From Judex Okoro, Calabar
In the last one year, the echoes of zoning and no zoning have resonated across the length and breadth of Cross River State with key political players, stakeholders and supporters arguing back and forth in favour or against zoning.
The defection of Governor Ben Ayade to APC on Thursday, May 20, 2021, seems to have given vent to the issue of which zone produces the next governor in 2023. Ayade shortly after he defected, dropped the bombshell by pronouncing that the governorship slot has been zoned to the Southern senatorial district of the state. Since then, the zoning debate has been waxing and waning.
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Ayade had argued vehemently that the state has operated zoning principle since 1999 and therefore, it would be unfair, unjust and against equity to jettison zoning at this crucial stage, adding that he is also “a product of zoning.”
According to him, since all the three senatorial zones have produced governors in the persons of Mr Donald Duke from South between 1999 to 2007; Sen Liyel Imoke from Central from 2007 to 2015 and himself from North between 2015 to 2023, it is now back-to South in 2023.
Within the Cross River Peoples Democratic Party (PDP) and All Progressives Congress (APC), the storm is brewing just as the political class are at cross-purposes over zoning arrangements. The PDP and APC seem to be like actors with a flair for melodrama with regard to zoning of governorship ahead of 2023 general elections.
While the PDP leadership headed by Venatius Ikem has not been resolute about zoning as it rather prefers throwing it open and allow party members decide during primary election, the APC led by Alphonsus Eba, seems to have queued behind Ayade’s declaration of back-to-south.
However, while the arguments for and against zoning are on, notable politicians from both PDP and APC across the South and Central have declared their intention to take over from incumbent Prof Ben Ayade. In the South, Sen Gershom Bassey, representing Cross River South senatorial district, Sen Sandy Onor, representing central senatorial district, Daniel Asuquo, member representing Akamkpa/Biase federal constituency and Sir Arthur Jarvis Archibong, Chancellor Arthur Jarvis University, have been on vigorous campaigns across the state soliciting party supporters ahead of the party primary.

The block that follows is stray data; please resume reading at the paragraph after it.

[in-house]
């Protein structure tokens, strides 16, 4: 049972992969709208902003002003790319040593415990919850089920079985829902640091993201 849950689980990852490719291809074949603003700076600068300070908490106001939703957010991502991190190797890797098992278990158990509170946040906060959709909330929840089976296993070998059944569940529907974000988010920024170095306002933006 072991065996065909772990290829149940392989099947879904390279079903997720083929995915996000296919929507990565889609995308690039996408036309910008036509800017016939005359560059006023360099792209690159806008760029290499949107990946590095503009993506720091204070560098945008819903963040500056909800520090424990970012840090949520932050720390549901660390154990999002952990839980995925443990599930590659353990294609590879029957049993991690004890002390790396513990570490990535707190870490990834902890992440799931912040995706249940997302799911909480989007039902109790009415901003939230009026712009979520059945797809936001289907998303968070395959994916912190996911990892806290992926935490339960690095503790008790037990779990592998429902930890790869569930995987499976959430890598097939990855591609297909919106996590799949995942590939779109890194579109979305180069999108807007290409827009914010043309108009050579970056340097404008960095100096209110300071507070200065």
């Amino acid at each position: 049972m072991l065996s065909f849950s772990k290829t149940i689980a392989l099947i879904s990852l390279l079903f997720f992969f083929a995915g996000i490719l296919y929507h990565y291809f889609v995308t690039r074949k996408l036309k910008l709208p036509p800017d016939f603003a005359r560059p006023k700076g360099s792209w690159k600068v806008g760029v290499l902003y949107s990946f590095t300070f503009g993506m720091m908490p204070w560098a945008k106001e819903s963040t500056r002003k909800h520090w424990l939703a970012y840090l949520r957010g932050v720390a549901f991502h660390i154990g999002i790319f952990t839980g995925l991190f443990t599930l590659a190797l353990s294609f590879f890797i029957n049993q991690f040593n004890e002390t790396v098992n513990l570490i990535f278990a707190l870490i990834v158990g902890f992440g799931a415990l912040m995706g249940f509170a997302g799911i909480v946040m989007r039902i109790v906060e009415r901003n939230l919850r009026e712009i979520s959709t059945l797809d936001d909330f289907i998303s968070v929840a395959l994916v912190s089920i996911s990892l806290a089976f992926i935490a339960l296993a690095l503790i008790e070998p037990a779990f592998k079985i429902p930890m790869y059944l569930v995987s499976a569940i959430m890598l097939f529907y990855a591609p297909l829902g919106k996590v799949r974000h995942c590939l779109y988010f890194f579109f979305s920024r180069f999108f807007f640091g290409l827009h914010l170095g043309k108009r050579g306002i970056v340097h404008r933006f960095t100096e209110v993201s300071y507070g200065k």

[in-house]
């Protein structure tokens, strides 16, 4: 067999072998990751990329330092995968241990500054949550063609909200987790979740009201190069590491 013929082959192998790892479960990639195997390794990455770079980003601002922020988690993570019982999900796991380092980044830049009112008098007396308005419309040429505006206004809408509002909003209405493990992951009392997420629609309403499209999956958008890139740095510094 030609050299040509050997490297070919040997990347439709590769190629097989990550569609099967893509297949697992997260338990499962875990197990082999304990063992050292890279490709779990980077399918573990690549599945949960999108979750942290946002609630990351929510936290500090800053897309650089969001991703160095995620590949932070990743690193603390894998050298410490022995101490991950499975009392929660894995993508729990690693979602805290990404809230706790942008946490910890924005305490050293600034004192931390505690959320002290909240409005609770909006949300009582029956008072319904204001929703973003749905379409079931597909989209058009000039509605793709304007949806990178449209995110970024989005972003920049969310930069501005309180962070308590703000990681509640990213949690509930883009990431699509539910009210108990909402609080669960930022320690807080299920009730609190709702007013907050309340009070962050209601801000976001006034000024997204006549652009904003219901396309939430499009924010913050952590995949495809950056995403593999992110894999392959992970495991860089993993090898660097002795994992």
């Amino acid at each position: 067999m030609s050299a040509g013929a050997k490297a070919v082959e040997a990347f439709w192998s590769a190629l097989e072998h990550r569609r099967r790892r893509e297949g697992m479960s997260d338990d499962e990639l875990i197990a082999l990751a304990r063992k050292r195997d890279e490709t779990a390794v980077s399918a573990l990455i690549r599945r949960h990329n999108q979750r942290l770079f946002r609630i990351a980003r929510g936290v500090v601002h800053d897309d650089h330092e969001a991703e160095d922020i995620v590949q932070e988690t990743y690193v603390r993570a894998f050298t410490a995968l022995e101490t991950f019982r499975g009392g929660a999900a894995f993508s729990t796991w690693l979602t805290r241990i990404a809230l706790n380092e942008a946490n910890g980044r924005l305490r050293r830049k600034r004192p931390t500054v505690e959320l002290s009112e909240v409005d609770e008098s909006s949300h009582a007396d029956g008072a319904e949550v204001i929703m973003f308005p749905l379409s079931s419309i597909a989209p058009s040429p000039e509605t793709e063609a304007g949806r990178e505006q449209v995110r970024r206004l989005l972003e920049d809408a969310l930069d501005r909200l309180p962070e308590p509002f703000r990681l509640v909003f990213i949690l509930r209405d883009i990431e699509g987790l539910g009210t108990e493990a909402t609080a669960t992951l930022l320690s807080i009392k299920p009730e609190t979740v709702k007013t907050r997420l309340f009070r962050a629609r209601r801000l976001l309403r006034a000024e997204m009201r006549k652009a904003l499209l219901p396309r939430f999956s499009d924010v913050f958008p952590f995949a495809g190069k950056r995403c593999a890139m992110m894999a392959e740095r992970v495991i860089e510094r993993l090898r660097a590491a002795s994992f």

In the South, members of the APC said to be oiling their political machinery and waiting on the wings watching Ayade’s body language include prof Ivara Esu, the incumbent deputy governor, Asuquo Ekpenyong Jnr, commissioner for finance, Sen Bassey Otu, former senator representing southern sensorial district, Arch Bassey Ndem, former commissioner for lands and a key player in the private sector.
Others are Prof Eyo Etim Nyong, former NDDC commissioner, Chief Ogba Ebok, Hon George O’be-Etchi, Edem Ekong, and Ben Akak.
For the Central senatorial district, the APC heavyweights including Dr Usani Uguru Usani, former state chairman and minister of Niger Delta Affairs, Sen John Owan Enoh, former APC governorship candidate, and Mr. Chris Agara, a business mogul and Ayade’s close ally are said to be eying the party ticket.
Historical perspectives on zoning